Russia has launched its first major energy awareness campaign since the fall of the Soviet Union in 1991, bringing an unfamiliar sight to Moscow's streets: billboards urging people to switch to energy-saving light bulbs.
MOSCOW -- Russia has launched its first major energy awareness campaign since the fall of the Soviet Union in 1991, bringing an unfamiliar sight to Moscow's streets: billboards urging people to switch to energy-saving light bulbs.
But Muscovites are not being encouraged to go green to save the planet.
Moscow's government has realised that the country's wasteful ways with energy could mean that before long there will not be enough fuel to go around.
"It's all about conserving energy supplies and nothing to do with the environment," Igor Bashmakov, head of the independent Center for Energy Efficiency, said of the campaign, launched at the start of the year.
The dangers of global warming have grabbed headlines and attention around the world -- prompting a planned ban on incandescent lightbulbs in Australia. But in Russia -- the world's third-largest polluter -- climate change is generally greeted with a shrug of the shoulders.
Persuading Russians to save energy is a difficult task. In a country with huge oil and gas reserves, many people see keeping lights on round the clock and driving gas-guzzling cars as their birthright.
OPEN WINDOWS AND STEAMING DRAINS
Russia has become rich over the last few years by pumping oil and gas to hungry markets in the West, and by energy-intensive mineral and metal extraction.
Consuming and selling energy is high on the agenda, but saving it or shifting towards renewable sources such as solar, wind or hydro power, have not been a priority.
Poorly insulated Soviet-era apartment blocks leak heat through draughty windows and thin roofs. When ice and snow cover the streets, drain covers and gutters are ice-free because of the heat escaping through them.
City apartments are heated by municipal boilers which pump hot water into buildings through poorly insulated pipes that often run above the ground.
The temperature, controlled centrally, is usually high. The standard way for people to turn down the heat in their homes is to open the windows, sending clouds of steam out into the freezing air.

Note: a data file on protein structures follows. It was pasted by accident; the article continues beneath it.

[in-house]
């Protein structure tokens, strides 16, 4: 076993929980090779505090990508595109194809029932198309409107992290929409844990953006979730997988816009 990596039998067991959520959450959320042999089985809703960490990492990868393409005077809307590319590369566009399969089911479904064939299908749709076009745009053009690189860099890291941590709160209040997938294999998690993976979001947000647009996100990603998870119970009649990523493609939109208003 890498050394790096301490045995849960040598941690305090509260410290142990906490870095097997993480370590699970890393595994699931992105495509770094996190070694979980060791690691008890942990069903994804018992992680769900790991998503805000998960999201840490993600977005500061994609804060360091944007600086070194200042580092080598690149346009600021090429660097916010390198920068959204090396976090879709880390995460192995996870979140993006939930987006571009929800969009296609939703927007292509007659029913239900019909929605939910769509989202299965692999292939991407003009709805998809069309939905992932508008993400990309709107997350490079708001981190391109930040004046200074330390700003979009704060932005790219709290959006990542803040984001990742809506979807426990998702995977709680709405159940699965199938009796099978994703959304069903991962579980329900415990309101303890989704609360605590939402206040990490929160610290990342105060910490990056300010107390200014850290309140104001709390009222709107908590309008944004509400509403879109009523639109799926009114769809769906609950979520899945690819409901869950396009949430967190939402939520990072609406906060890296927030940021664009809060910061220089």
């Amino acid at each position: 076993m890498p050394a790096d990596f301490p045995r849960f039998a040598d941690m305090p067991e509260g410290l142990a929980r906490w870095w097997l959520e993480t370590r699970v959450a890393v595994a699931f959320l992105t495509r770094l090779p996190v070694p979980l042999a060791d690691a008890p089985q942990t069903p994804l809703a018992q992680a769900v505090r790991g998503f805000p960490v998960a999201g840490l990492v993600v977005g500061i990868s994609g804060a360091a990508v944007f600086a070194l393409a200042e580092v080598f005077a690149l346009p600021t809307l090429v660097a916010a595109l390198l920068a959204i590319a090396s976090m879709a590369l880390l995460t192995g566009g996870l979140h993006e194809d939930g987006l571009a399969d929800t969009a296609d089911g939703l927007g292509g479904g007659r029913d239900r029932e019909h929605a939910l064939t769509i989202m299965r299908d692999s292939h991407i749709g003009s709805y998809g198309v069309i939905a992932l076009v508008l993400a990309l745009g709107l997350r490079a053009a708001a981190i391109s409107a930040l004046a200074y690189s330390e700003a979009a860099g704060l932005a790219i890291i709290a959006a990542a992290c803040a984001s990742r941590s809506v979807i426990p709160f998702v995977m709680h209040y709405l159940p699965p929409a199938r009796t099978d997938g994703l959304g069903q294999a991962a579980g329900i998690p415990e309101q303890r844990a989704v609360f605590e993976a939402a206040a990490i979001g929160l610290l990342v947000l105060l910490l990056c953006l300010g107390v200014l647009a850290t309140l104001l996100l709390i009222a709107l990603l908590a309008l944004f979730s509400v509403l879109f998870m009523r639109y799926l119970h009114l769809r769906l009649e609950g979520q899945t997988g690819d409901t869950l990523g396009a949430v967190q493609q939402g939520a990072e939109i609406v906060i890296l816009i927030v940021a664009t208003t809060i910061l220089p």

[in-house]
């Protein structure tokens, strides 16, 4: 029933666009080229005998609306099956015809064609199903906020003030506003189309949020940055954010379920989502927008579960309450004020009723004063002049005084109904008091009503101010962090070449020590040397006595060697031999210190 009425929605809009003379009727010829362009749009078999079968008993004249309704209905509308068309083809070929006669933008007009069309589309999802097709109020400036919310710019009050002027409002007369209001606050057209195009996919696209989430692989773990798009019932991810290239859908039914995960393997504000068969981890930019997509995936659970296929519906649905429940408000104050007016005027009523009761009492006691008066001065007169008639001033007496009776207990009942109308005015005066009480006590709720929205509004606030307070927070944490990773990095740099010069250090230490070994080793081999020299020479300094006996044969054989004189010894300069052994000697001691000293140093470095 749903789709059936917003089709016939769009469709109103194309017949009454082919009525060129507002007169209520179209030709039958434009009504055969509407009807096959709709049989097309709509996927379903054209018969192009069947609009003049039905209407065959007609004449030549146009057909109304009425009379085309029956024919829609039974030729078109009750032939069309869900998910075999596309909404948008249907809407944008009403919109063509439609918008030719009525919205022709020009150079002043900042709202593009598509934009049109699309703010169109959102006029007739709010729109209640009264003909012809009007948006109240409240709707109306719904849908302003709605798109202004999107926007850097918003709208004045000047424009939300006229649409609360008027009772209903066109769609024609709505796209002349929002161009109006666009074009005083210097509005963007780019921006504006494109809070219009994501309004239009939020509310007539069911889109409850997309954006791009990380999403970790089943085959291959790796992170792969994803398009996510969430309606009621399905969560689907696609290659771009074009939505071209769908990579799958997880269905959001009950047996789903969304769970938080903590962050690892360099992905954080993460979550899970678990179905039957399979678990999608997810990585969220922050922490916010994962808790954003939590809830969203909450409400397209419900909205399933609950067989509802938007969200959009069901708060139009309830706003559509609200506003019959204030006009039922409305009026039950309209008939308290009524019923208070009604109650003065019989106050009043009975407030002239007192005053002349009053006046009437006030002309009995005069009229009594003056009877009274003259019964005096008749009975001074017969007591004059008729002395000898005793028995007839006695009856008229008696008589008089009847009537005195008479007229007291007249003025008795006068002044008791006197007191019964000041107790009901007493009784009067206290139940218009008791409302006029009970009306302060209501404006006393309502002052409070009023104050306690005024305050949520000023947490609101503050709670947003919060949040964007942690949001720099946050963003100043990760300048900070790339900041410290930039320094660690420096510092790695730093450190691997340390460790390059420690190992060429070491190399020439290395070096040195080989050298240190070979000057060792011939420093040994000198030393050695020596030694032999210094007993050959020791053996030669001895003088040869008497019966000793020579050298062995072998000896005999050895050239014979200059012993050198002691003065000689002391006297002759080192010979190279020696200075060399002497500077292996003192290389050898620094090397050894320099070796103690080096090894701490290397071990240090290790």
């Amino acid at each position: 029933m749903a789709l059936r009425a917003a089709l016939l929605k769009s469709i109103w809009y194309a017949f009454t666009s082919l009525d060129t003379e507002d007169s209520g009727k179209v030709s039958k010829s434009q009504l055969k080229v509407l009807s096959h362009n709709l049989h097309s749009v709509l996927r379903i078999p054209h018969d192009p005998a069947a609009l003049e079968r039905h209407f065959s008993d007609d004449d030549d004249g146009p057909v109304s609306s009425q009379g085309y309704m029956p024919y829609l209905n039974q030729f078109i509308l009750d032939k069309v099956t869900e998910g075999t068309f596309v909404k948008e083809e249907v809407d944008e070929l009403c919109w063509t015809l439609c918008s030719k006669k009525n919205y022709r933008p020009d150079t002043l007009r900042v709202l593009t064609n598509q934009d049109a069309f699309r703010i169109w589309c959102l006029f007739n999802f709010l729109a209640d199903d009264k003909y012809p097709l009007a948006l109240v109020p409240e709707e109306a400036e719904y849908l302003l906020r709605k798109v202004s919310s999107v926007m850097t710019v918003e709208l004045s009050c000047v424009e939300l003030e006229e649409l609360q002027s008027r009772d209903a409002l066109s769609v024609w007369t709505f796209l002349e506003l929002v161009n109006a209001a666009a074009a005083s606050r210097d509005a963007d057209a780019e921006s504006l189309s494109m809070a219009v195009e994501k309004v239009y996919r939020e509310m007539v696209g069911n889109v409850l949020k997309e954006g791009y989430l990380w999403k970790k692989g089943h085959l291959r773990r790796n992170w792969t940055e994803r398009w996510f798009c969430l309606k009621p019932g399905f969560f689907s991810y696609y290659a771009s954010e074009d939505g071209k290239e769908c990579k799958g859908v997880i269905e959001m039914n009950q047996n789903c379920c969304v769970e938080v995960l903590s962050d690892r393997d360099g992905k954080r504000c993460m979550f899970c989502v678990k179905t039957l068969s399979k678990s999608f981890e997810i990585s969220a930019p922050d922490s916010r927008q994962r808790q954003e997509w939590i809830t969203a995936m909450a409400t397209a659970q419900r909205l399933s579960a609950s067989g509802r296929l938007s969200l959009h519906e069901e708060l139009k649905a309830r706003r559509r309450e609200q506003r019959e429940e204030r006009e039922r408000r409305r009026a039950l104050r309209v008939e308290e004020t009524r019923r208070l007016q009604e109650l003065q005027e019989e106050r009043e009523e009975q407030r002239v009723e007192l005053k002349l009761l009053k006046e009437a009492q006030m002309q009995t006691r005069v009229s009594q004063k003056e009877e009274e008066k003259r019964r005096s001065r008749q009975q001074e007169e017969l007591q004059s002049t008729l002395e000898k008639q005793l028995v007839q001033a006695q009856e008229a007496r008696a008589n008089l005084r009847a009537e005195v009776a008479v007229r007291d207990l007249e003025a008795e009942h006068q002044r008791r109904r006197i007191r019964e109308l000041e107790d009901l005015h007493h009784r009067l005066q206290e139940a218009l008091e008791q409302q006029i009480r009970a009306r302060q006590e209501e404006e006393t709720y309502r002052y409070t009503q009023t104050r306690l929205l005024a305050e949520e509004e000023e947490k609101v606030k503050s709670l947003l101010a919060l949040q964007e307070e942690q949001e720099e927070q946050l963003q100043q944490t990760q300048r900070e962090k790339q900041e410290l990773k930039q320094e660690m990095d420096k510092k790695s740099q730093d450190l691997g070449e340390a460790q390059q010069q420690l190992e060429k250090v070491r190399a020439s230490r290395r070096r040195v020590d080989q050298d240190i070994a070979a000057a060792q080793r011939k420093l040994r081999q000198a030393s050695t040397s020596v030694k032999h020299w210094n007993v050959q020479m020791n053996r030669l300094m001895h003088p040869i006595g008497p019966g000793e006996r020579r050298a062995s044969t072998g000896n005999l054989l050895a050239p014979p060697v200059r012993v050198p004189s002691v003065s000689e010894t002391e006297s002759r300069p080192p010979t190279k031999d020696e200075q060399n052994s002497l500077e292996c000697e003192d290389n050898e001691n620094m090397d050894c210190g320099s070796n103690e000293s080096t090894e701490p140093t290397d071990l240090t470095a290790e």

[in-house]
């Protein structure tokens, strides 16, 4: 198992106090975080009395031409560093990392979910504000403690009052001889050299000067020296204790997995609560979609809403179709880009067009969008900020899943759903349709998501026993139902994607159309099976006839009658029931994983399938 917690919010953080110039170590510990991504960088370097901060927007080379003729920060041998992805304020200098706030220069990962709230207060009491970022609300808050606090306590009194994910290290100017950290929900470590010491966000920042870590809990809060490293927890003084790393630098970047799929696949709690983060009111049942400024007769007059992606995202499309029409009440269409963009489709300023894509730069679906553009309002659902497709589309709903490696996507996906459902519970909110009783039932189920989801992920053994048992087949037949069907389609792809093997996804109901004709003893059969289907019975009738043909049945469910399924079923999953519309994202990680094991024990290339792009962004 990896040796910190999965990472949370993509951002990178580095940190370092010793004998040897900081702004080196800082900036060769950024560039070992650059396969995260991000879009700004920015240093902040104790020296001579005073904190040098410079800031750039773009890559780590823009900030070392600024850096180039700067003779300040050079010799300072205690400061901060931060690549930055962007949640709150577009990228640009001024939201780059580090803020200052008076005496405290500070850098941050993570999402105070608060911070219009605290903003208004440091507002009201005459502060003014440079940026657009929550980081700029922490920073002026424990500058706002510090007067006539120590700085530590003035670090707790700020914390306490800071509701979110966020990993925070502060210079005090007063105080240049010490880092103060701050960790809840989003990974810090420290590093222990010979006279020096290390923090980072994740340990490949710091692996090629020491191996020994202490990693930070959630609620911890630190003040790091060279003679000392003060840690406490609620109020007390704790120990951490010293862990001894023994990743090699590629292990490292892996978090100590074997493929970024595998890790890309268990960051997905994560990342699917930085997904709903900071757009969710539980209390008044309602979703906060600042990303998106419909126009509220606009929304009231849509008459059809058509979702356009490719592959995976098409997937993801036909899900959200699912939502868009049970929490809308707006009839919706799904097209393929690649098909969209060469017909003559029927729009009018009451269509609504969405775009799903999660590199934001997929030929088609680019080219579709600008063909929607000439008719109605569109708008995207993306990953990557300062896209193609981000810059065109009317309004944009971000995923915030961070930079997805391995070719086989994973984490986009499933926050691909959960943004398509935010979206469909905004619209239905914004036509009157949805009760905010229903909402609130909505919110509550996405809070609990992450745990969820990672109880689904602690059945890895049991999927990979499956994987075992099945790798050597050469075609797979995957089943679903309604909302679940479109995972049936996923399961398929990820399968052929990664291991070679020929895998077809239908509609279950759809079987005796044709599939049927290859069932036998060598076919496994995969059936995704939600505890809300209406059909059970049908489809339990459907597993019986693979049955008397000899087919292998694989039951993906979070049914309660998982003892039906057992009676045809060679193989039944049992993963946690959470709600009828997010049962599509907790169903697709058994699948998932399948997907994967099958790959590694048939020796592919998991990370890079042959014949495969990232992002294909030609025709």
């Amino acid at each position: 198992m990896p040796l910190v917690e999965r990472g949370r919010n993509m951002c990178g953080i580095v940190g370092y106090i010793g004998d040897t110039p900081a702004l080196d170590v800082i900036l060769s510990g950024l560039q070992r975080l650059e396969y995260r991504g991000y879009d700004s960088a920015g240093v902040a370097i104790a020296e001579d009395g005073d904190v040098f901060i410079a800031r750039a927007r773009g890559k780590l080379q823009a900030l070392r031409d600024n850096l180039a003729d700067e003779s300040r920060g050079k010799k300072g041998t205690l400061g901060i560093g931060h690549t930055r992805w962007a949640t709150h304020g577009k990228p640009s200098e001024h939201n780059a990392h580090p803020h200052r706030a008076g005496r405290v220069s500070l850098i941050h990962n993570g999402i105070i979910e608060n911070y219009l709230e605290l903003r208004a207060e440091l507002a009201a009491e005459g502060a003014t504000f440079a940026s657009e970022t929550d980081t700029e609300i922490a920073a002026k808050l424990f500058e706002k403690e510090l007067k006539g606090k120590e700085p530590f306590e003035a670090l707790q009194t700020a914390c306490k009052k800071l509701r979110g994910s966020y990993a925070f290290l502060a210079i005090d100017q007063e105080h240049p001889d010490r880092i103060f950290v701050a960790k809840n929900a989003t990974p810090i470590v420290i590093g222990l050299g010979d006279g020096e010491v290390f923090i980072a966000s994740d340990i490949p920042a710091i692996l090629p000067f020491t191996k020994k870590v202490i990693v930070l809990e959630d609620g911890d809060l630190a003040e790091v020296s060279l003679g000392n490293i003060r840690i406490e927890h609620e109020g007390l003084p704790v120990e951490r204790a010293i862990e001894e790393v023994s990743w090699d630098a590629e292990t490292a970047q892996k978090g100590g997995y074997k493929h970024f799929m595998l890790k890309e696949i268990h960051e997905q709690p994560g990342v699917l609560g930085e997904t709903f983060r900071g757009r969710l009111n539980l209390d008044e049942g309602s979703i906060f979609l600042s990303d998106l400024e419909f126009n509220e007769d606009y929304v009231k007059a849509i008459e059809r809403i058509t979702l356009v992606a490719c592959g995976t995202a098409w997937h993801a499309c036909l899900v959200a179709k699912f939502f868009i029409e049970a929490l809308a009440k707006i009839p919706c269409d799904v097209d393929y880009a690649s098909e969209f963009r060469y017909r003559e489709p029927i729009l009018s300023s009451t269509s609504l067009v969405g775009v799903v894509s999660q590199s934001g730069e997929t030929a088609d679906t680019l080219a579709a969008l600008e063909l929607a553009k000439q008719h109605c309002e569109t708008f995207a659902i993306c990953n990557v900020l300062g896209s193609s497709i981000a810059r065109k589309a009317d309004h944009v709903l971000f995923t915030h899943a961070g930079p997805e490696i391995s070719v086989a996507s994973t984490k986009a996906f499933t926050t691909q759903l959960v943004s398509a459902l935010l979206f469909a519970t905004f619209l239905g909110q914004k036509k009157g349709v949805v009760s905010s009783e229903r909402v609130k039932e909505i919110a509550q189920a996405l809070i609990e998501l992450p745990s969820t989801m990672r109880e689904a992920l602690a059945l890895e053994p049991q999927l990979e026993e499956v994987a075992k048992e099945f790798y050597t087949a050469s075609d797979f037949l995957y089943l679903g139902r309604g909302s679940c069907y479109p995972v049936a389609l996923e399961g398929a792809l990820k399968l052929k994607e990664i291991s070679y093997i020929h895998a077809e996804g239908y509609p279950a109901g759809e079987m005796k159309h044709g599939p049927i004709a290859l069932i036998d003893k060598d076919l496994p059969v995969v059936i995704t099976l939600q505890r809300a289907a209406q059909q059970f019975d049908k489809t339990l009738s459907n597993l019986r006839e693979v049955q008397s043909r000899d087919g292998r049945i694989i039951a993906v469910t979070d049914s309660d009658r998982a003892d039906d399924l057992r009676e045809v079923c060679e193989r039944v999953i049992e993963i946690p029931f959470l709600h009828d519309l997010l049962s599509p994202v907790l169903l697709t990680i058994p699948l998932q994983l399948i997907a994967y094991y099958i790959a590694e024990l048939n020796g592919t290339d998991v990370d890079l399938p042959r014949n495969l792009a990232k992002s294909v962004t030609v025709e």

But last year temperatures in January fell to minus 35 Celsius (minus 31 Fahrenheit) forcing Muscovites to plug in electric heaters to keep warm.
The surge in electricity demand overwhelmed local power stations, triggering shortages and persuading authorities to switch gas bound for Europe back to the domestic market.
And to try saving energy.
Andrei Turnitsa, development director at Kosmos -- a Russian company which sells energy-saving light bulbs under its own brand -- said it was the shock of the power cuts that motivated Moscow's city government to persuade Muscovites to cut power use.
"Moscow's government asked us to become partners in an information programme," Turnitsa said. "The aim was to explain to consumers that by buying energy-saving bulbs you can contribute to the city and to its energy saving programme."
The new light bulb technology cuts energy use by around 80 percent by using ultra-violet rays and gas instead of heat to create light. The bulbs are familiar to consumers in developed economies but new to many in Russia.
Under the Moscow deal Kosmos pays for advertising across Moscow but is given a discounted rate as the scheme is termed a social information programme.
The result is two different posters.
One shows the black outline of an old light bulb next to the slogan: "Save energy". The second is a black poster with yellow lights, some greyed out, bearing the same slogan beneath an old bulb with an arrow pointing to a new compact fluorescent lamp.
Environmentalists and others say this initiative is a drop in the ocean.
They say the Kremlin is shying away from the policy changes that would make a real difference: creating economic incentives to save energy, for example by raising subsidised prices for gas to market levels more quickly.
But Moscow's advertising campaign is having some impact.
"I went and bought three of the new bulbs," 23-year-old Nastya Meshkova said between drags of her cigarette during a break from the photo shop in central Moscow where she works.
She stared up at the black and yellow advert. "It's important to save energy and if it's going to save my energy bill of course I'll do it," she said.